In a recent issue of the Apartment Owner's Association magazine, a reader (landlord) wrote in stating he began eviction proceedings against a tenant who contested the case by alleging the landlord refused to take care of a rat problem. The reader/landlord asked for suggestions on how to handle the situation in court. The attorney answering that month's question jokingly suggested the landlord tell the judge that the tenant breached the lease by having pets!

In fact, the tenant can claim that the landlord's failure to take care of the rat problem is an affirmative defense to eviction proceedings! Under such circumstances, the landlord would not be entitled to regain possession of the premises (cannot evict you at that time). In legal terms, this means that the landlord breached the warranty of habitability inherent in a residential tenancy. Your duty to pay rent as a tenant is dependent on the landlord providing you with premises that are habitable.

The Law
In the landmark case of Green v. Superior Court, the California Supreme Court held that a warranty of habitability is implied in ALL residential rental agreements. California statute also prohibits landlords from keeping premises "untenantable". (See Civil Code 1941.1) In our rat problem case, this means that the landlord must keep clean and sanitary premises - building, grounds and common areas that are sanitary and free from rodents and vermin!

However, landlords are not required to make sure the premises are in a perfect, and beautiful condition. There must be a substantial lack of clean and sanitary conditions. For example, the following were determined to be substantial violations:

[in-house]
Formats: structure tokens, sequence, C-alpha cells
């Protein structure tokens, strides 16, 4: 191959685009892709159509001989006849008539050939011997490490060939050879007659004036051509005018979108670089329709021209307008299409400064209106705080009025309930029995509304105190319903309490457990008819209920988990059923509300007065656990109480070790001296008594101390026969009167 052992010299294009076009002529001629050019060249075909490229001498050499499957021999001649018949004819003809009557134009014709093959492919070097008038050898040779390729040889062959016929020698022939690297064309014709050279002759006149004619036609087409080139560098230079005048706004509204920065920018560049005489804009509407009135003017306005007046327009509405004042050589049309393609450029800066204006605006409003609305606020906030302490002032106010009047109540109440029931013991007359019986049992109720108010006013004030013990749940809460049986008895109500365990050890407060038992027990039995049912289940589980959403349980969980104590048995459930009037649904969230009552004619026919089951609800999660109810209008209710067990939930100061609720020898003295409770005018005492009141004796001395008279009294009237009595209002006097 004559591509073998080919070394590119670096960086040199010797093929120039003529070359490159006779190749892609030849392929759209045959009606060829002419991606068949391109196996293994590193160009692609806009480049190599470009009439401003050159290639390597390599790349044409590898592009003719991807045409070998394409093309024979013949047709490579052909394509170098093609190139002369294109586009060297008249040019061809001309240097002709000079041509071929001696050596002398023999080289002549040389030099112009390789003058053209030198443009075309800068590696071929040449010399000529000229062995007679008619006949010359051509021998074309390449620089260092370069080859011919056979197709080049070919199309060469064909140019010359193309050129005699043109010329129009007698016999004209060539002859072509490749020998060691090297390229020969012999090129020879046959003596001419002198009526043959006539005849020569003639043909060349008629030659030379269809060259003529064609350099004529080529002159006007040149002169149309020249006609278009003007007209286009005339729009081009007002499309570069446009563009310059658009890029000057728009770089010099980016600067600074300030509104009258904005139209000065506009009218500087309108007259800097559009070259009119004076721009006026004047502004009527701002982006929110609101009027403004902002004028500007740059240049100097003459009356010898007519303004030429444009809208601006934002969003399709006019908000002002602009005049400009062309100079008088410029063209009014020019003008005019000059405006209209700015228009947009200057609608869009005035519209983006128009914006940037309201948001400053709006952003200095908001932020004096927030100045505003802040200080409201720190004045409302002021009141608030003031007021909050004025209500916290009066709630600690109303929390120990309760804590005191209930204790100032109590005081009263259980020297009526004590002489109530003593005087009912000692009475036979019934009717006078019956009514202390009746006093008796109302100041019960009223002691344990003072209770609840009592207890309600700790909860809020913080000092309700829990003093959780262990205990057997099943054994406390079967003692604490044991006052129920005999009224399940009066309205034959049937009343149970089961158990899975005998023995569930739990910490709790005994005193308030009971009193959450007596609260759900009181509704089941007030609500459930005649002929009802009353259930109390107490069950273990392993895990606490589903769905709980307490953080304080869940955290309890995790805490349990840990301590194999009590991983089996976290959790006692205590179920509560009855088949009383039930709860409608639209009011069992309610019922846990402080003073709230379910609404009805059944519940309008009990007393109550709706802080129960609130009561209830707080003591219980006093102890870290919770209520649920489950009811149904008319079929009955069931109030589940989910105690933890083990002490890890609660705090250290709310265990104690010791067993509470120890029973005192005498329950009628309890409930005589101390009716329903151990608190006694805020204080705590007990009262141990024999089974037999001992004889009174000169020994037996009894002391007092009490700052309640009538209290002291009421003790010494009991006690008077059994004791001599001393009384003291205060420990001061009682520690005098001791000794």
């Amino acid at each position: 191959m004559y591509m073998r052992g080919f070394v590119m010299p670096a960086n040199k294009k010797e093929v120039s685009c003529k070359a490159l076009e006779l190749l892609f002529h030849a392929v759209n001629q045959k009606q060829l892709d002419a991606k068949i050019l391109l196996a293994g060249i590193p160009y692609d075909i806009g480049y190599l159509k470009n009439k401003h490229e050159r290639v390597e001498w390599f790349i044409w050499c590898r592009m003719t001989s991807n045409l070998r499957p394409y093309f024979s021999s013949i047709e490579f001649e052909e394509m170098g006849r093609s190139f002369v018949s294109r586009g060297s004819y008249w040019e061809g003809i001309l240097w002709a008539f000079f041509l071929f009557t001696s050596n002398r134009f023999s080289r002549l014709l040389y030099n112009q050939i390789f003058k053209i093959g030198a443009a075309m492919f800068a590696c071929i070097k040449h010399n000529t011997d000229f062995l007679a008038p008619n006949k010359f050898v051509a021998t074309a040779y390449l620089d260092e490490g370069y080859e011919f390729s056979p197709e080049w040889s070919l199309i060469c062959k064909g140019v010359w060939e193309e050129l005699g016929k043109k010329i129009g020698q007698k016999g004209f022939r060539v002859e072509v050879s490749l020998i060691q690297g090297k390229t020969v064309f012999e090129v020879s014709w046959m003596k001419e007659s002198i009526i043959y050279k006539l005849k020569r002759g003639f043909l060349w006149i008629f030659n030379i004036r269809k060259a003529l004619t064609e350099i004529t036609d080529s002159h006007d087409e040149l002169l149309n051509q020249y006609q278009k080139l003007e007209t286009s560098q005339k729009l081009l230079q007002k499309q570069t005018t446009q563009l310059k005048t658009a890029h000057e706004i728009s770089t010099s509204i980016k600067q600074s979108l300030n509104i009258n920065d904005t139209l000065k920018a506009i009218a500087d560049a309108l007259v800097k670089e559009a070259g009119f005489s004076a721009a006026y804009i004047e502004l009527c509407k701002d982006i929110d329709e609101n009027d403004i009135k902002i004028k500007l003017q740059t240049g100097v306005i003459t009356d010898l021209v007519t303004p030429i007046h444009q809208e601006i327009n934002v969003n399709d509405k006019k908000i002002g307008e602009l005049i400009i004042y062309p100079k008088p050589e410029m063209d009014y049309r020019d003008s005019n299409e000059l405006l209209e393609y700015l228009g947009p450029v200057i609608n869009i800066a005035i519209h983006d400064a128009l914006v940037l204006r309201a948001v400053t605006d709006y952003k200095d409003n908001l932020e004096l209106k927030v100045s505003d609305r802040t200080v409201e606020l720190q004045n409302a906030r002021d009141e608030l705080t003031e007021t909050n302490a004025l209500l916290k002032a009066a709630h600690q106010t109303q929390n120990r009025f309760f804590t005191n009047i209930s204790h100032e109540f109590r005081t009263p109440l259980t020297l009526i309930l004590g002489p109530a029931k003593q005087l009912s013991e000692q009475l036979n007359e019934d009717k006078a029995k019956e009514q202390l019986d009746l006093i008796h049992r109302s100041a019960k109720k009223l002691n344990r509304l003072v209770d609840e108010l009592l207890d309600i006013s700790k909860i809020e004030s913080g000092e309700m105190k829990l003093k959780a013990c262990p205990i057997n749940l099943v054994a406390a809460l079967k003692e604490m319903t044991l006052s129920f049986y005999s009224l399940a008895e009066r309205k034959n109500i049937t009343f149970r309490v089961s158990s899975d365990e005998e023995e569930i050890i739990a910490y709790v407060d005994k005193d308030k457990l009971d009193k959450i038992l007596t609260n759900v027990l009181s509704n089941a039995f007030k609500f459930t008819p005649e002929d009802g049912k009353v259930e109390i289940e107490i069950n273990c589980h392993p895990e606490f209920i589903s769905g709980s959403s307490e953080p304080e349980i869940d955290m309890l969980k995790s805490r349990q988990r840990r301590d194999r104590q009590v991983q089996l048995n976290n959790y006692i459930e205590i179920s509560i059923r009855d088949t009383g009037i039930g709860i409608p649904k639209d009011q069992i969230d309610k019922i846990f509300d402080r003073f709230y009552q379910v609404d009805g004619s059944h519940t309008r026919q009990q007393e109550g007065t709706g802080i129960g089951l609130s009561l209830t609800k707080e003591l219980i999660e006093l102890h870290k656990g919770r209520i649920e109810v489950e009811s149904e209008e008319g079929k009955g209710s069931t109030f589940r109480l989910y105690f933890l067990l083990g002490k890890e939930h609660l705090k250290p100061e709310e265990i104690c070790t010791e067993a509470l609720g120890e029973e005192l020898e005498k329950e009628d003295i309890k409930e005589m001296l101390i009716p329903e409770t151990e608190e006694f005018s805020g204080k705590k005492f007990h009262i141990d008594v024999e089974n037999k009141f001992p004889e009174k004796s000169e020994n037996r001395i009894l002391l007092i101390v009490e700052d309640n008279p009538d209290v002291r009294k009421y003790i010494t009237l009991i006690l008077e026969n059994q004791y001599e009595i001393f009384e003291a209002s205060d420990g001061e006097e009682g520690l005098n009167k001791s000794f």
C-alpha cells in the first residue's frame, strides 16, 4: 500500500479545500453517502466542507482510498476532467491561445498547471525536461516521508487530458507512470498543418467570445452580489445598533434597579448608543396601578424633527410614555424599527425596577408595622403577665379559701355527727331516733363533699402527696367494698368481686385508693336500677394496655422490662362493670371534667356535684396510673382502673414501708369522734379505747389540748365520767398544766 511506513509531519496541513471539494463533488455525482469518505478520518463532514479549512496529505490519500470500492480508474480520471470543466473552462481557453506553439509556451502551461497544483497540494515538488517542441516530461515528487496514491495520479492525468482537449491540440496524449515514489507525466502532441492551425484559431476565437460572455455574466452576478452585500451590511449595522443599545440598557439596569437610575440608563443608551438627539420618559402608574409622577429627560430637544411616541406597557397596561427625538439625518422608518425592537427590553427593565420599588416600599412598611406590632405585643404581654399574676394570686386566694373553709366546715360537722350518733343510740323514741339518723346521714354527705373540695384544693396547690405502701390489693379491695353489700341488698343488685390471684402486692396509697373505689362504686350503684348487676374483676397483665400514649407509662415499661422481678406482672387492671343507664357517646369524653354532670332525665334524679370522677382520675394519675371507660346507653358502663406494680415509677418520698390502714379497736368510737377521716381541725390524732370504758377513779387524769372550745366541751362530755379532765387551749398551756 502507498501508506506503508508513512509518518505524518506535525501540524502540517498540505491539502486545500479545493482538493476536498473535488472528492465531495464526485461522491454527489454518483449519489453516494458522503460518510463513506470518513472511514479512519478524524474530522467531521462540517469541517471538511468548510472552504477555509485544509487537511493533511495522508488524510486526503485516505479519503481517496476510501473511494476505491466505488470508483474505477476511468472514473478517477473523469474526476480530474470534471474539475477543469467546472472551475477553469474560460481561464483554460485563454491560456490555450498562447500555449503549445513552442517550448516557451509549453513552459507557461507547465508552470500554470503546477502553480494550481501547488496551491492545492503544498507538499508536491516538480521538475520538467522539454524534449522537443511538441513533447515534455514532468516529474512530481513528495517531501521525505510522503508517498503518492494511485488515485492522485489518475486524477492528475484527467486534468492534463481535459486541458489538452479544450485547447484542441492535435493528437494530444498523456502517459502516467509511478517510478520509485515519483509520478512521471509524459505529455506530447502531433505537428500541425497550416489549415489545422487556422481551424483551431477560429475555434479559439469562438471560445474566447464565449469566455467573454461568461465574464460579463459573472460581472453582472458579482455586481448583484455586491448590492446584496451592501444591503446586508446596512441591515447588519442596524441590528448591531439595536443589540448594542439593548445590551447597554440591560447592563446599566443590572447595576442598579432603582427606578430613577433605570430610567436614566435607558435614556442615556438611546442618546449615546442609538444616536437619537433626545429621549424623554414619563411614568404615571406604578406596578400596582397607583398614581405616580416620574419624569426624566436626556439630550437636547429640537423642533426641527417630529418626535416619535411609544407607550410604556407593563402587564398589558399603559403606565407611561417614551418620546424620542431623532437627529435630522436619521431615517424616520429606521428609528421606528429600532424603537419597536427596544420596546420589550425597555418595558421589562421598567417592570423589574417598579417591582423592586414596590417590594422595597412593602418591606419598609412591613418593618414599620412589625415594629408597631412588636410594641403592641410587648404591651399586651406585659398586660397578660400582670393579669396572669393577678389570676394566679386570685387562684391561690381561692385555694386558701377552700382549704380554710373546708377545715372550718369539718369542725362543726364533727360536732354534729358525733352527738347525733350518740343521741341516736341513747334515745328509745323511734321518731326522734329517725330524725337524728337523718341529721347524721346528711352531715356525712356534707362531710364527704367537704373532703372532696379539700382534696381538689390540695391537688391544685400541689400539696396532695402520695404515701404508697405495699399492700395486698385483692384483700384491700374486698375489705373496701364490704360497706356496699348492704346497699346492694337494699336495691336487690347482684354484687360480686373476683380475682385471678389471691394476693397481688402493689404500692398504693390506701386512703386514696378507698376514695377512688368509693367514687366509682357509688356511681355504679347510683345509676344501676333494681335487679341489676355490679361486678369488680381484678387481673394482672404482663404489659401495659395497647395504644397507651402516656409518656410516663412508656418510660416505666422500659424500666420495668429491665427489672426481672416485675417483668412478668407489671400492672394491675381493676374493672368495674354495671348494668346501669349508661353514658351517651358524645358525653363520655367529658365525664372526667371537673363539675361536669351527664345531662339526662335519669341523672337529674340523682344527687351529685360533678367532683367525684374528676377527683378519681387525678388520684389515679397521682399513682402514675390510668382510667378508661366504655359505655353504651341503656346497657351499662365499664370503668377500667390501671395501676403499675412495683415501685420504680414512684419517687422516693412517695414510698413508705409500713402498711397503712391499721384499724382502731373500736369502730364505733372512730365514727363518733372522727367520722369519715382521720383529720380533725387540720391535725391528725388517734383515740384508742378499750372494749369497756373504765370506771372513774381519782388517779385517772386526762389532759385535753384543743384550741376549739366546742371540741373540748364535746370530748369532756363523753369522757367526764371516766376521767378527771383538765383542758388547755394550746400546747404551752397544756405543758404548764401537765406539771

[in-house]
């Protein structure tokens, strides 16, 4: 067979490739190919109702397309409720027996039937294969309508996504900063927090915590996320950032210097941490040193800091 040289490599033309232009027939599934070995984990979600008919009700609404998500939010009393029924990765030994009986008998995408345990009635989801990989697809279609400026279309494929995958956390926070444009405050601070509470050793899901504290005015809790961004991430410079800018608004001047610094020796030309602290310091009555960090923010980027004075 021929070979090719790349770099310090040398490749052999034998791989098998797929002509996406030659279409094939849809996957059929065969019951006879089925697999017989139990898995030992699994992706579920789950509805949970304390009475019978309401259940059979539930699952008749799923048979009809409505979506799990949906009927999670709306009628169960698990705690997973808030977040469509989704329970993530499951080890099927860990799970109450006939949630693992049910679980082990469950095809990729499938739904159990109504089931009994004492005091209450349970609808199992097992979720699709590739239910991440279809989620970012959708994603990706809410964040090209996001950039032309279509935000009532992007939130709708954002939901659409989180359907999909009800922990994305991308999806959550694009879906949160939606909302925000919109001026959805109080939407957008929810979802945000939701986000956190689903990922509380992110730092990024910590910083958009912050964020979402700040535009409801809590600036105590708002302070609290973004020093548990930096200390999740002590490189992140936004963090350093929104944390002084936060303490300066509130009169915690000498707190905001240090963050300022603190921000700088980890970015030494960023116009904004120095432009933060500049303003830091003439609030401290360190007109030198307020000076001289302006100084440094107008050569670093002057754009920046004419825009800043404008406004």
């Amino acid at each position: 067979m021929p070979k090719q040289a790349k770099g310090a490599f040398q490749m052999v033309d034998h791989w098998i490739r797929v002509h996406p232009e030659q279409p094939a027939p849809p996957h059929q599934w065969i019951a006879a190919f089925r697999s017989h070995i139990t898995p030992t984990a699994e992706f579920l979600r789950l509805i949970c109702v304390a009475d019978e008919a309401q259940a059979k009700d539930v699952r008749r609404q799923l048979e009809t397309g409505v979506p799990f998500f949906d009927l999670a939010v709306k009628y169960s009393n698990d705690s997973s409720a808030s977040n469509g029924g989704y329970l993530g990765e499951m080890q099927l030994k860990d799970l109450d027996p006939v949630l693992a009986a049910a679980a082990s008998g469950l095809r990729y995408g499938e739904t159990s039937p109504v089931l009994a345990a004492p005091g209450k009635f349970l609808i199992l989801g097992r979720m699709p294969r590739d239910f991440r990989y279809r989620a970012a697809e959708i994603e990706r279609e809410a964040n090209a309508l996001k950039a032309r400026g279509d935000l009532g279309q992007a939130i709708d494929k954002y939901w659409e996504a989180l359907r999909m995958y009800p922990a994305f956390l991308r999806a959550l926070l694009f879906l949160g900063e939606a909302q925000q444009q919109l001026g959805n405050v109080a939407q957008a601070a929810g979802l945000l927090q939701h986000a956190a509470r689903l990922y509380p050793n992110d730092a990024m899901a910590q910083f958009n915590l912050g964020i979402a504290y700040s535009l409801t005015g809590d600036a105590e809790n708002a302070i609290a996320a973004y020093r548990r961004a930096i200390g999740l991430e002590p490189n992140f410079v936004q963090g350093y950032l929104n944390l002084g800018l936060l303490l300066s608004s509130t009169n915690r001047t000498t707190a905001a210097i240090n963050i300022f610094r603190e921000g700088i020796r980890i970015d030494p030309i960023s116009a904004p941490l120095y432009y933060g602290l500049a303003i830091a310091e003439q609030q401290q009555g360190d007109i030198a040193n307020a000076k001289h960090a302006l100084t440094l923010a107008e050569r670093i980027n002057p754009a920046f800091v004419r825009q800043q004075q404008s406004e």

• Lack of heat in four of tenant's rooms, vermin, malfunctioning plumbing, collapse and non-repair of bathroom ceiling, bad wiring, and illegally installed stove. (Green v. Superior Court)
  • Hazardous electrical wiring, raw sewage seepage under building, infestation of rats, termites and other vermin, old and broken doors and windows, lack of heat, and leaks. (Rivera v. Sassoon)
  • Wall cracks, peeling paint, water leaks, heating problems, broken windows, and rodents. (Knight v. Hallsthammer)
Although the above cases involve rodents with other terrible problems, an intense rate problem (substantial infestation) could come to the level of a breach by the landlord if the landlord does not take care of the problem.

There must be Notice to Landlord with Opportunity to Repair
The law does not hold landlords accountable for problems that they were not aware of or for problems that would not have been disclosed by a reasonable inspection. Thus, in order to assert a breach of the warranty of habitability the landlord must have notice! This means the tenant must tell the landlord of the rat problem in the apartment. The landlord would also have notice if it is clear through "reasonable inspection" that an apartment or building has a rat infestation. Either way, tenants should always be advised to give written notice to their landlords immediately upon discovering an uninhabitable condition! In this written notice, the tenant should state a specific reasonable deadline for remedy in the notice, after which the tenant can initiate a lawsuit. Sometimes asking an attorney to write the letter on the tenant's behalf will light a fire under the landlord to get the job done sooner.

What to do Next:
If you have rats or other vermin in your building, you should:

  1. Obtain an inspection and report from a local agency (health and safety department, building safety department, or housing department)
  2. Follow up on issuance of the citation
  3. Photograph the conditions
  4. Allow inspection by attorneys if the landlord has not fixed the condition

The implied warranty of habitability is not a defense when the "breach" was caused by the tenant! You cannot profit from your own wrong. It is the tenant's responsibility to to repair deteriorations and injuries to the premises caused by her own lack of care. This includes disposing of garbage and other waste in a clean and sanitary manner. Therefore, if a tenant(s) keeps an unsanitary apartment or leaves trash and garbage around the building or outside the dumpster (instead of inside) and this results in the "rat problem", the tenant may not be able to blame the landlord.